Posted on February 22, 2016 by

Inconsistent requirements of DCP of no effect in unlawful land clearing case

In a recent decision, the Court of Appeal dismissed an appeal against Shoalhaven City Council’s claim that a landowner  carried out unlawful clearing of land. The decision confirmed that the provisions of the relevant development control plan, argued by the landowner to exempt the clearing, were inconsistent with the provisions of the Council’s LEP and therefore of no effect.

Lindsay Taylor Lawyers acted successfully on the Council’s defence of the appeal.


In 2015, the Applicant (Elachi) carried out tree and vegetation clearing on his land in Callala Bay (Land).

Shoalhaven City Council (Council) commenced proceedings in the Land and Environment Court, alleging a breach by Elachi of s 76A of the Environmental Planning and Assessment Act 1979 (EPA Act), being the carrying out of development without requisite consent.

Clause 5.9 of the Shoalhaven Environmental Plan 2014 (LEP) relevantly provided as follows:

5.9  Preservation of trees or vegetation

(1)  The objective of this clause is to preserve the amenity of the area, including biodiversity values, through the preservation of trees and other vegetation.

(2)  This clause applies to species or kinds of trees or other vegetation that are prescribed for the purpose of this clause by a development control plan may by the Council.

(3)  A person must not ringbark, cut down, top, lop, remove, injure or wilfully   destroy any tree or other vegetation to which any such development control plan applies without the authority conferred by:

(a)  a development consent, or

(b)  a permit granted by the Council.


(8)  This clause does not apply to or in respect of:

(a) the clearing of native vegetation:

(i)  that is authorised by a development consent or property vegetation  plan under the Native Vegetation Act 2003, or

(ii) that is otherwise permitted under Division 2 or 3 of Part 3 of that Act,

 …(9A)  Subclause (8) (a) (ii) does not apply in relation to land identified as “Cl 5.9”on the Clauses Map.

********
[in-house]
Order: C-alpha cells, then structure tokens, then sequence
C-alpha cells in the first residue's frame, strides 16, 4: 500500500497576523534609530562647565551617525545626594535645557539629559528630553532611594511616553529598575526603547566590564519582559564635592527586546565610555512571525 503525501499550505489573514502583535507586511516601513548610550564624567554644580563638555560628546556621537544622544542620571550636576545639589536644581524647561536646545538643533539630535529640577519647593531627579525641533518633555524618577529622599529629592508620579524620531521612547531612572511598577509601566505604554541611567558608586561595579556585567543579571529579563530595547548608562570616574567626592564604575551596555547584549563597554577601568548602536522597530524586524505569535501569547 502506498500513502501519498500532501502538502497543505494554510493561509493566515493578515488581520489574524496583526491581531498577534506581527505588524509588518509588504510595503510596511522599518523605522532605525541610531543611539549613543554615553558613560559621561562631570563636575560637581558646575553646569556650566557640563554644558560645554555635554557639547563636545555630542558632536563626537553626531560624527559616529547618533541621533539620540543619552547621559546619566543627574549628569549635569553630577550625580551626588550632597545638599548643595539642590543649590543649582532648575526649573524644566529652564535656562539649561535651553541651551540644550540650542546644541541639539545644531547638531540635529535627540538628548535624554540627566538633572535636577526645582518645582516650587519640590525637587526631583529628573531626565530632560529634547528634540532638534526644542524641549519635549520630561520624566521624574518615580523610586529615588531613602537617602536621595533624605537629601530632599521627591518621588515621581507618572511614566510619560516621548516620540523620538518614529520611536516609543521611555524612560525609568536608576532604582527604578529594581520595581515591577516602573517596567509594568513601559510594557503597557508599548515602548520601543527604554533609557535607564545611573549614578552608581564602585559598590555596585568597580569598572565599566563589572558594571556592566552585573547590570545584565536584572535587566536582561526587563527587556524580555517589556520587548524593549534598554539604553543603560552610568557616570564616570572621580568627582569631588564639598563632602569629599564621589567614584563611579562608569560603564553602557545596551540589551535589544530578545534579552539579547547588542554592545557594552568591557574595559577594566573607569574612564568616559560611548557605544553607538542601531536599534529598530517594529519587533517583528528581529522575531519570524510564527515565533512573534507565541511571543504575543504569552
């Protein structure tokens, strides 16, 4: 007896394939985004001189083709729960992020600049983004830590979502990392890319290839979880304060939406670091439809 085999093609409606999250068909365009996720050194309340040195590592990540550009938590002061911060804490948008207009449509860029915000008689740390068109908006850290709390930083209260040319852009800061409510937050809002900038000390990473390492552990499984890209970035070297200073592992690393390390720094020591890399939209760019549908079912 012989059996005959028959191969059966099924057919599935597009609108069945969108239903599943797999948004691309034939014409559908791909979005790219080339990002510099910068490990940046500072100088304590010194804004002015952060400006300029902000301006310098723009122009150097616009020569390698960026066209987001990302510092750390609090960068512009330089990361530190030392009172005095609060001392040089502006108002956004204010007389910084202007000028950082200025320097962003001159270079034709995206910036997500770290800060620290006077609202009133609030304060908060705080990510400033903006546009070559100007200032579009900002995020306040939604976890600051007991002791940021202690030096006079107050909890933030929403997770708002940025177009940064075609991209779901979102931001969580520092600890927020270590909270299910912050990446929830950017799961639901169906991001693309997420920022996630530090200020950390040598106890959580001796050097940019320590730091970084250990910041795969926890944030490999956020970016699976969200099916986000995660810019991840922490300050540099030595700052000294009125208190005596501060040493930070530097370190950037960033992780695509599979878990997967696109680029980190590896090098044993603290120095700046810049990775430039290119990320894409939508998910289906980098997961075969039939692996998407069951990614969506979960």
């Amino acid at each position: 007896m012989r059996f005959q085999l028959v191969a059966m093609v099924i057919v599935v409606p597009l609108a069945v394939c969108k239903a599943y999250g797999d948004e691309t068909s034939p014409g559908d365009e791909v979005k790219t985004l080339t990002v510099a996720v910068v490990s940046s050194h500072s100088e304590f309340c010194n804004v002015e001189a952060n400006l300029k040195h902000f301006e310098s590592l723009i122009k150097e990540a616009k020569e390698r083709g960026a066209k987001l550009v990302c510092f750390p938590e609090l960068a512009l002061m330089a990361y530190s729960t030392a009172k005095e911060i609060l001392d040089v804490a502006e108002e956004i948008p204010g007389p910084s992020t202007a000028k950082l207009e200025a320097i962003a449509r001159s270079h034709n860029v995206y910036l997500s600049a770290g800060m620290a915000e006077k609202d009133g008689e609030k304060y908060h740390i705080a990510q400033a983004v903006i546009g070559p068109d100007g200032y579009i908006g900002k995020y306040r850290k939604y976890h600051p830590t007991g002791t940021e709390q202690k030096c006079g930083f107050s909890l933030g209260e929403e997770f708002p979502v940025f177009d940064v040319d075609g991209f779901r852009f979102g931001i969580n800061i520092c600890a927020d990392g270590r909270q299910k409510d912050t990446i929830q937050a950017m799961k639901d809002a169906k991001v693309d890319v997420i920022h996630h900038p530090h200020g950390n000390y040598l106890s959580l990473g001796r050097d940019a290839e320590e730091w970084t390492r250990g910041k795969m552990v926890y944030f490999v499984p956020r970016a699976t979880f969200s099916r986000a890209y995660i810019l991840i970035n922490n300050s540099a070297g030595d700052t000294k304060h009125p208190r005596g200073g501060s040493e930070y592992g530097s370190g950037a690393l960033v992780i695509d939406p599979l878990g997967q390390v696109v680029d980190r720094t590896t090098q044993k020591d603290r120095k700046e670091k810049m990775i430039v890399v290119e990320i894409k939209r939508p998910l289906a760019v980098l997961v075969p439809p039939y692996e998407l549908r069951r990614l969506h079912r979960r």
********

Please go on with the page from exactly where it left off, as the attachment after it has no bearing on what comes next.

Shoalhaven Development Control Plan 2014 (DCP) prescribed the trees and vegetation to which the prohibition on clearing in subclause 5.9 (3) applies.

However, the DCP purported to expand on that prescription to further purportedly exempt under cl 5.2.3:

The following tree removal/lopping activities do not require a DA from Council:


b) The clearing of native vegetation that is authorised by a development   consent or property vegetation plan under the NV Act 2003 or that is otherwise permitted under the NV Act 2003 consistent with the  Australian Standard Protection of trees on development sites (AS 4970- 2009); or …

Elachi argued that because the Native Vegetation Act 2003 (NV Act) permitted clearing to a limited extent on the Land, cl 5.2.3 operated to remove the requirement to obtain consent under the EPA Act.

Central to Elachi’s defence was a complex argument that because the DCP excluded this particular vegetation from the requirement to obtain consent, the requirement of the DCP to obtain consent did not apply because the vegetation was not prescribed.

The Proceedings

In the Land and Environment Court, Biscoe J had held that cl 5.2.3 of the DCP, to the extent that it purported to provide an exemption to the requirement to obtain consent for tree and vegetation removal, was inconsistent with the operation of cl 5.9 (8) (a) (ii) of the LEP. This was because, while cl 5.9 (8) (a) (ii) provides that if the NV Act permits the clearing, the prohibition in cl 5.9 (3) does not apply  because cl 5.9 (9A) removes that general exemption where land is mapped under “Cl 5.9” on the Clauses Map and Mr Elachi’s land was so mapped.

Biscoe J considered that the LEP addressed the circumstances where the NV Act would operate to exempt certain development from the requirement to obtain consent and to the extent that a provision of the DCP then attempted to deal with that same issue inconsistently, it could have no effect in accordance with s 74C (5) (b) of the EPA Act. Section 74C(5)(b) provides that a provision of a development control plan (whenever made) has no effect to the extent that it is inconsistent or incompatible with a provision of an environmental planning instrument.

In Elachi v Council of the City of Shoalhaven [2016] NSWCA 15, the Court of Appeal agreed. Sackville AJA, observed at [40] that:

 ‘it would be an odd reading of cl 5.9 (3) to regard it as implicitly delegating to a development control plan the authority not merely to prescribe trees and vegetation for the purposes of cl 5.9, but the authority to create furtherexceptions to the general prohibition in cl 5.9 (3).’

Councils need to exercise caution in their wording of DCPs to ensure that the intention of specific provisions is capable of being given effect to. To the extent this is not the case, and the DCP purports to prescribe controls beyond the scope of the permission in the LEP, the DCP will have no effect.